Mike Hughes, a California man who is most known for his belief that the Earth is shaped like a Frisbee, finally blasted off into the sky in a steam-powered rocket he had built himself.

The 61-year-old limo driver and daredevil-turned-rocket-maker soared about 1,875 feet (571.5 metres) above the Mojave Desert on Saturday afternoon, the Associated Press reported.

Hughes's white-and-green rocket, bearing the words "FLAT EARTH," propelled vertically about 3 pm Pacific time and reached a speed of about 350 mph (563 km/h), Waldo Stakes, who has been helping Hughes, told the AP.

FlatEarth1(James Quigg/Daily Press/AP)

Hughes deployed two parachutes while landing, the second one just moments before he plopped down not far from his launching point.

A video shows that the whole endeavor, from the moment his rocket went up to the moment he landed, lasted about a minute.

The vertical launch, which happened without a countdown more than 200 miles (322 km) east of Los Angeles, came amid growing skepticism that Hughes would ever lift himself off.

The launch had been postponed multiple times, partly because Hughes said he couldn't get permission from a federal agency to conduct it on public land.

After he landed Saturday, Hughes told the AP that he was "relieved" but that he expected to feel the physical toll of it all the next day.

"Am I glad I did it? Yeah. I guess. I'll feel it in the morning. I won't be able to get out of bed," he said.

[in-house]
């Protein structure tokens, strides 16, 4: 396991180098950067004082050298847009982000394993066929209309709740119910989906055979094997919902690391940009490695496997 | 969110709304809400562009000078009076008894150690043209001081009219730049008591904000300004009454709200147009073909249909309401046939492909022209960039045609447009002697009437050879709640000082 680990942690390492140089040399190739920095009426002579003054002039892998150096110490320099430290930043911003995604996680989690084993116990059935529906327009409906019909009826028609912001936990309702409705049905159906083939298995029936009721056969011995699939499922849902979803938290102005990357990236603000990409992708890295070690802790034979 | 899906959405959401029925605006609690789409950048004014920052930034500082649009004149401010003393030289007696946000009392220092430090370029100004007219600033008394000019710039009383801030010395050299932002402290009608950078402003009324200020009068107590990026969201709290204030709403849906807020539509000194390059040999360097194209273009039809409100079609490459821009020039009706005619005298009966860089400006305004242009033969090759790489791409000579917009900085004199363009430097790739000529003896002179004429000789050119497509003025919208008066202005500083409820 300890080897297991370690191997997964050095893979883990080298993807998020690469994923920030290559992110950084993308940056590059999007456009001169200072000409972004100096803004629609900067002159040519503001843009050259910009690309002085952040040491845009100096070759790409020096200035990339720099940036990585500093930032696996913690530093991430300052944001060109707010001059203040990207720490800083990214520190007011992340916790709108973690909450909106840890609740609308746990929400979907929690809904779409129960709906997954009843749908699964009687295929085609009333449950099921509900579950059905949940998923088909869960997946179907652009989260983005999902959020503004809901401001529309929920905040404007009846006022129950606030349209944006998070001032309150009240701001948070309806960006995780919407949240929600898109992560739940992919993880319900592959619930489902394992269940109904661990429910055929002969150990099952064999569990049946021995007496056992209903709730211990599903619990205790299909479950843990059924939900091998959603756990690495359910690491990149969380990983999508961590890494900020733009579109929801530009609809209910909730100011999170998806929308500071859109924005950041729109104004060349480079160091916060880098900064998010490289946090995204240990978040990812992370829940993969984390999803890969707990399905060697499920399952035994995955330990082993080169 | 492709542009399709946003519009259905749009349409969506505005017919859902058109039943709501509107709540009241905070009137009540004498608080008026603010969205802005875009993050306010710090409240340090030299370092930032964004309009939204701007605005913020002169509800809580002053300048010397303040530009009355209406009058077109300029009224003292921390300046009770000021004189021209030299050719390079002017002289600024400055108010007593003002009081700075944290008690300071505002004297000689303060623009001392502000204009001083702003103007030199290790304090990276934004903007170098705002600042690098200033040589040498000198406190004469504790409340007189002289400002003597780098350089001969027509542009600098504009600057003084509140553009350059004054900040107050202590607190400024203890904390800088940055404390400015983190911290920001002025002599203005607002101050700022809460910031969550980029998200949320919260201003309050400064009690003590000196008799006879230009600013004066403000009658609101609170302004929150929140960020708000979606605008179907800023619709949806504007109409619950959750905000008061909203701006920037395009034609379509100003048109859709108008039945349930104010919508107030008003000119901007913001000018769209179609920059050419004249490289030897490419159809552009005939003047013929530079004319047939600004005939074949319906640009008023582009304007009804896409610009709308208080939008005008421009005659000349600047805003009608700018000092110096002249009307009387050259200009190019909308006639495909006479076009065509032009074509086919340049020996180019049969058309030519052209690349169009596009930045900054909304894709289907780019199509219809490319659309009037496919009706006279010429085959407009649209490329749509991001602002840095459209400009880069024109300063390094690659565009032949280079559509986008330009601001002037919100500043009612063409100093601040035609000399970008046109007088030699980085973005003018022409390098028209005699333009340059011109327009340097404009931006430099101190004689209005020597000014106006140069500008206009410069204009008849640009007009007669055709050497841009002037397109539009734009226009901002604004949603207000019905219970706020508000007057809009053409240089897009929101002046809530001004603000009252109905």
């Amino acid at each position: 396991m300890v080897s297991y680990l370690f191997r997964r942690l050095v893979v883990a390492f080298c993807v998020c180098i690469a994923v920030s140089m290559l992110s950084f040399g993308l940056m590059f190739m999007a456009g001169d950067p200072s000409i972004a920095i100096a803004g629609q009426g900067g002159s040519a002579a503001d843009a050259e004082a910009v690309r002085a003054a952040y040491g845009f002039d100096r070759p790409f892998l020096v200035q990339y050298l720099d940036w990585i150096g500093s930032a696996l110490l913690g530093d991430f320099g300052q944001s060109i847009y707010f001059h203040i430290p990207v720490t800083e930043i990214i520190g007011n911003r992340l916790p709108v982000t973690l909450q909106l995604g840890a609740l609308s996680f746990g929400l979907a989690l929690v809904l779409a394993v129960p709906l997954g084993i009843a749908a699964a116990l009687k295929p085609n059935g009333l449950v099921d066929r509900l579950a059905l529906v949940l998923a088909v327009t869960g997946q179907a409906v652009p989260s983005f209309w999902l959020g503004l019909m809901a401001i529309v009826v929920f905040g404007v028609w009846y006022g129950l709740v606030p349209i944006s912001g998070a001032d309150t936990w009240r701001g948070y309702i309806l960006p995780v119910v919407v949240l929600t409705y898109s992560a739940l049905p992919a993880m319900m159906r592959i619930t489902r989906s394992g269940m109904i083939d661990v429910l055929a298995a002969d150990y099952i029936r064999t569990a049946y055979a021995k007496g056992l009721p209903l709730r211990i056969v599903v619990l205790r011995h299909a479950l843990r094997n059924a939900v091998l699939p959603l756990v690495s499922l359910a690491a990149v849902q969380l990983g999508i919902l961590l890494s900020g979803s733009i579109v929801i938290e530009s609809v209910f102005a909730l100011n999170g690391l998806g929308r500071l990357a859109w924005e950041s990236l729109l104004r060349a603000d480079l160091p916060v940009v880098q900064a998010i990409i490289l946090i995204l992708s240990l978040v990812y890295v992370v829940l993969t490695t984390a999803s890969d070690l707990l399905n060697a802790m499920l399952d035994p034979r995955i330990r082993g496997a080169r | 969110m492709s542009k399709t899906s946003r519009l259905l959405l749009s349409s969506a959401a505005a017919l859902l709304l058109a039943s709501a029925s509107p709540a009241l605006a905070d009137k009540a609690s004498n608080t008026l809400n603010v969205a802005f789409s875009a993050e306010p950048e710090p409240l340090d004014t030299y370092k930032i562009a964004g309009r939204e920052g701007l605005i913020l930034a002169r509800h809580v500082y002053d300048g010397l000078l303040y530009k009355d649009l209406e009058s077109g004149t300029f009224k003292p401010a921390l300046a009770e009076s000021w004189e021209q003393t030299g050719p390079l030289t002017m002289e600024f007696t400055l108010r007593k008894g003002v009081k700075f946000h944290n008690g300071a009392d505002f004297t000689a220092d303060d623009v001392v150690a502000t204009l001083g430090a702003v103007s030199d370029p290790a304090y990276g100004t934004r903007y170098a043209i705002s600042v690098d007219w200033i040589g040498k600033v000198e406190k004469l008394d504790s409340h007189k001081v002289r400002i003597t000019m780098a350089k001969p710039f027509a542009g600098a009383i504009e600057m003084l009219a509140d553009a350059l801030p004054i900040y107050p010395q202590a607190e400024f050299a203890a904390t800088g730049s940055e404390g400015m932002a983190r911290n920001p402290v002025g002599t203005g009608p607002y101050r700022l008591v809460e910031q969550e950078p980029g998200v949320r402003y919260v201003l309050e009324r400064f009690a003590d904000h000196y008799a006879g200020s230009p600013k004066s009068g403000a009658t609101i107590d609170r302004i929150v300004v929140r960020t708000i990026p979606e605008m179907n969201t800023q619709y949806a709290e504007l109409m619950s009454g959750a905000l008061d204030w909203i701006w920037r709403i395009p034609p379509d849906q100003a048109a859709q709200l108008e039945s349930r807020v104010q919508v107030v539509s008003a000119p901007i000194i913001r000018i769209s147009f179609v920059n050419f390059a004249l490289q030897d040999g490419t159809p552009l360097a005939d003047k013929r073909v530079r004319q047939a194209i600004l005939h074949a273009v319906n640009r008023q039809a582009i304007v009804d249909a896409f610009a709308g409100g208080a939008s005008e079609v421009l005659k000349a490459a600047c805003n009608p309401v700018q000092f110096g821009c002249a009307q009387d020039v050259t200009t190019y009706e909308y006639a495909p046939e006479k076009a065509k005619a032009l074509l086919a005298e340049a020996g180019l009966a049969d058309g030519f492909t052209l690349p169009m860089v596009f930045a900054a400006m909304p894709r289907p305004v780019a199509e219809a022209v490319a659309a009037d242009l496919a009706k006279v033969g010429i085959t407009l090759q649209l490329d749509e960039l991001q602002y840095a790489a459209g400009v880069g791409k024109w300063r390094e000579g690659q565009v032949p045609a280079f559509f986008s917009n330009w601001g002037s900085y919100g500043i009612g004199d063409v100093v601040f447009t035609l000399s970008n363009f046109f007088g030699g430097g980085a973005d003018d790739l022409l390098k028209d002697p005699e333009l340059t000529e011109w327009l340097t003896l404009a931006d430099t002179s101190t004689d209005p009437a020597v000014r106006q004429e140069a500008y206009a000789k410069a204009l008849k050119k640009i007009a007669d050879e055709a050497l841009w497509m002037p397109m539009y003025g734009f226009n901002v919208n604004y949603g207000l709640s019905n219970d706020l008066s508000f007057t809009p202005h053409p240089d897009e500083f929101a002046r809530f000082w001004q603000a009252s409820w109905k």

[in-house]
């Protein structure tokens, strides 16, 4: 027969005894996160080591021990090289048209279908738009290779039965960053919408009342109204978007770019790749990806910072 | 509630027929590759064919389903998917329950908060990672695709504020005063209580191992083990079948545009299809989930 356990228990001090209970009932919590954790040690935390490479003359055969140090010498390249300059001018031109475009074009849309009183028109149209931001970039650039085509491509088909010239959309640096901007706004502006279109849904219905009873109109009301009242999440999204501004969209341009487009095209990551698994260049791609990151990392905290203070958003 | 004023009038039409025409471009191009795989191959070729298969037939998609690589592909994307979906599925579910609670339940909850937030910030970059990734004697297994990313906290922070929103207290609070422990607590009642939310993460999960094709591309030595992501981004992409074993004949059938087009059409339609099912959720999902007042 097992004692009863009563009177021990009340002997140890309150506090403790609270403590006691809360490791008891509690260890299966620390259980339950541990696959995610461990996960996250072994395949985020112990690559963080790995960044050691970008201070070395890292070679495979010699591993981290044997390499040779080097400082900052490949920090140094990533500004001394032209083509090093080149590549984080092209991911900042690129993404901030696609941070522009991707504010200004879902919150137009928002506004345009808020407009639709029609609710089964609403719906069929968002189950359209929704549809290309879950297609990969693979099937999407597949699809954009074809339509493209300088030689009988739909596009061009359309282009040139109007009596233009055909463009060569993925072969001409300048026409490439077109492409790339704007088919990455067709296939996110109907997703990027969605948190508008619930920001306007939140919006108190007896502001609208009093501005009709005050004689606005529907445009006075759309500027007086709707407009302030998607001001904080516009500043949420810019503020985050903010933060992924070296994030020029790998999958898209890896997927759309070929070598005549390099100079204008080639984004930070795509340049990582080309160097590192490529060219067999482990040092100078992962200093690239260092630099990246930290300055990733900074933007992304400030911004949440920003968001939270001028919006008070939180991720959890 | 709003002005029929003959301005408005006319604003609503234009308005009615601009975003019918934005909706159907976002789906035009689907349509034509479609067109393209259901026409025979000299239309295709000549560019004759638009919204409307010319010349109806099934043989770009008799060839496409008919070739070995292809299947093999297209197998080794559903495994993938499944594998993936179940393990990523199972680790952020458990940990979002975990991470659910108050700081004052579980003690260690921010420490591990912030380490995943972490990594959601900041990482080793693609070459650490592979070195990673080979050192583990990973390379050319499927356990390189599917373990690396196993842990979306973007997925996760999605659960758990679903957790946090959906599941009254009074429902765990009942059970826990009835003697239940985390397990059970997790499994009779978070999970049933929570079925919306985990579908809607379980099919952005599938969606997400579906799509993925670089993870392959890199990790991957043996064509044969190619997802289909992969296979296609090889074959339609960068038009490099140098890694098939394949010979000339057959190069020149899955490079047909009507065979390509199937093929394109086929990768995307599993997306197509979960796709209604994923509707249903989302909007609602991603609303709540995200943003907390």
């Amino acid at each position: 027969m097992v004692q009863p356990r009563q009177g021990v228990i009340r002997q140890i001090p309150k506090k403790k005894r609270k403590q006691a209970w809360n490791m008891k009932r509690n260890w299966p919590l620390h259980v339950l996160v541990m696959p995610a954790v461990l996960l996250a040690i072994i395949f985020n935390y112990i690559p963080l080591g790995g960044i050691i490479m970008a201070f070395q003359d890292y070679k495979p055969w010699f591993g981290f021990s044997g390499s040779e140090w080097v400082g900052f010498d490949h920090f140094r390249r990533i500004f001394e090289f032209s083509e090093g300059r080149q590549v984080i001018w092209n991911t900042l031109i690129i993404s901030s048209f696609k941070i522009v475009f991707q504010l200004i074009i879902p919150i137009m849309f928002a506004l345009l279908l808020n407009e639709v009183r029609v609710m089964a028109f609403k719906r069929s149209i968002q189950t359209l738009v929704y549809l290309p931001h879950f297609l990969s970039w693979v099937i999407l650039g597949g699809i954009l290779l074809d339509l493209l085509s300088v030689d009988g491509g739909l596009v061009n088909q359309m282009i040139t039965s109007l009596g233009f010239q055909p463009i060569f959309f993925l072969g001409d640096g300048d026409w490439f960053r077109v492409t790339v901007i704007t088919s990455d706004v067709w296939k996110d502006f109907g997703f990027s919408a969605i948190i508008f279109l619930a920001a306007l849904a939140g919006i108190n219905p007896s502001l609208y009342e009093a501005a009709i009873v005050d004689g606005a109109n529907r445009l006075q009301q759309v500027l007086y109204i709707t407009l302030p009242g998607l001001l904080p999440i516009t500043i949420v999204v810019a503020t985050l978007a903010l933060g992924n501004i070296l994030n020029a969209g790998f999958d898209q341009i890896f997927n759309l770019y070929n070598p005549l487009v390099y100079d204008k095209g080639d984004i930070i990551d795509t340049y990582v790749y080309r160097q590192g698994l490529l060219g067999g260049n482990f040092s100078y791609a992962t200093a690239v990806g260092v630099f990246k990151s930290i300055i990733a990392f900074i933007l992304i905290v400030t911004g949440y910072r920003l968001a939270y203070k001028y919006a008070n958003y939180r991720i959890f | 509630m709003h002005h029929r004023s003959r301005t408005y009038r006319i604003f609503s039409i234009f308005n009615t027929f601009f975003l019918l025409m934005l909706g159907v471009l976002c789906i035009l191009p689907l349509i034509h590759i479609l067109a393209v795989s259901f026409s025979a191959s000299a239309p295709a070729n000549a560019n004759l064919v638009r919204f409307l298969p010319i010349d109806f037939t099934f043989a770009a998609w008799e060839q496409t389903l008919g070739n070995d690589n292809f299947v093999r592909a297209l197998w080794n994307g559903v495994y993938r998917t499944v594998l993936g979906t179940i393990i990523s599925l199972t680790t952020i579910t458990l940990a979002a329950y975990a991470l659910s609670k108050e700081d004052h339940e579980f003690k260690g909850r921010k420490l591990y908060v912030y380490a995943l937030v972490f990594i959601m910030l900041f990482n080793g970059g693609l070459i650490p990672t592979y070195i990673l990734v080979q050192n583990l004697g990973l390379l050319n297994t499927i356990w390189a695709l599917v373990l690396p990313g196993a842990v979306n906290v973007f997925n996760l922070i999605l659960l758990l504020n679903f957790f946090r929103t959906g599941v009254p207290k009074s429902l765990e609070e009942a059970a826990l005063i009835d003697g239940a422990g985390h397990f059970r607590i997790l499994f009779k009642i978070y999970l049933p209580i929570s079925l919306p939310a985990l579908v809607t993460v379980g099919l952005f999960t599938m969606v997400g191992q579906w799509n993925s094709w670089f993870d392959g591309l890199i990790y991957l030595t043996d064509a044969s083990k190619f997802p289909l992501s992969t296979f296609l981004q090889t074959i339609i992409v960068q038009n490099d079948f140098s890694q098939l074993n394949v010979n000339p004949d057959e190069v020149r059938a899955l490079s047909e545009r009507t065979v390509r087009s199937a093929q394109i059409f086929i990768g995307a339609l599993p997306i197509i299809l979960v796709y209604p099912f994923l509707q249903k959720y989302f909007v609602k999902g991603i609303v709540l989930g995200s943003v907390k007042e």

"At least I can go home and have dinner and see my cats tonight."

He also said he'd been frustrated with assumptions that he "chickened out," so he "manned up and did it".

FlatEarthRocketLaunch web(Matt Hartman/AP)

Hughes had been on a mission to prove that the Earth is flat and that NASA astronauts such as John Glenn and Neil Armstrong were merely paid actors performing in front of a computer-generated image of a round globe.

His previous failed attempts, as well as the successful one on Saturday, are all part of his ultimate goal to propel himself at least 52 miles (83.6 km) above Earth by the end of the year – and to prove once and for all that the planet is flat.

Hughes had initially planned to launch his rocket in November 2017, but he postponed it, claiming the Bureau of Land Management told him he couldn't do so on federal land.

A spokeswoman for the agency, however, said its field office has no record of speaking with Hughes.

The launch was postponed again later that month, as Hughes moved his launching point to a private property near Amboy, California, an unincorporated community in the Mojave Desert.

"It's still happening. We're just moving it three miles down the road," Hughes told The Washington Post in late November, as he hauled the rocket to the new spot.

"I don't see [the launch] happening until about Tuesday, honestly. It takes three days to set up … You know, it's not easy because it's not supposed to be easy."

In February, Hughes finally attempted his flight, but his rocket didn't ignite. He blamed technical difficulties.

To Hughes's credit, he has shown some skills in building rockets. He set a Guinness World Record in 2002 for a limousine jump, according to Ars Technica, and has been building rockets for years, albeit with mixed results.

He built his first manned rocket in 2014, the AP reported, and managed to fly a quarter-mile over Winkelman, Ariz.

FlatEarth2(Matt Hartman/AP)

According to the AP, Hughes's hard landing on Saturday left him injured, though it is unclear what type of injuries he suffered. Photos show paramedics carrying Hughes on a stretcher and into an ambulance.

Also among Hughes's plans – aside from trying to get to space – is to run for governor.

"This is no joke," he told the AP. "I want to do it."

2018 © The Washington Post

This article was originally published by The Washington Post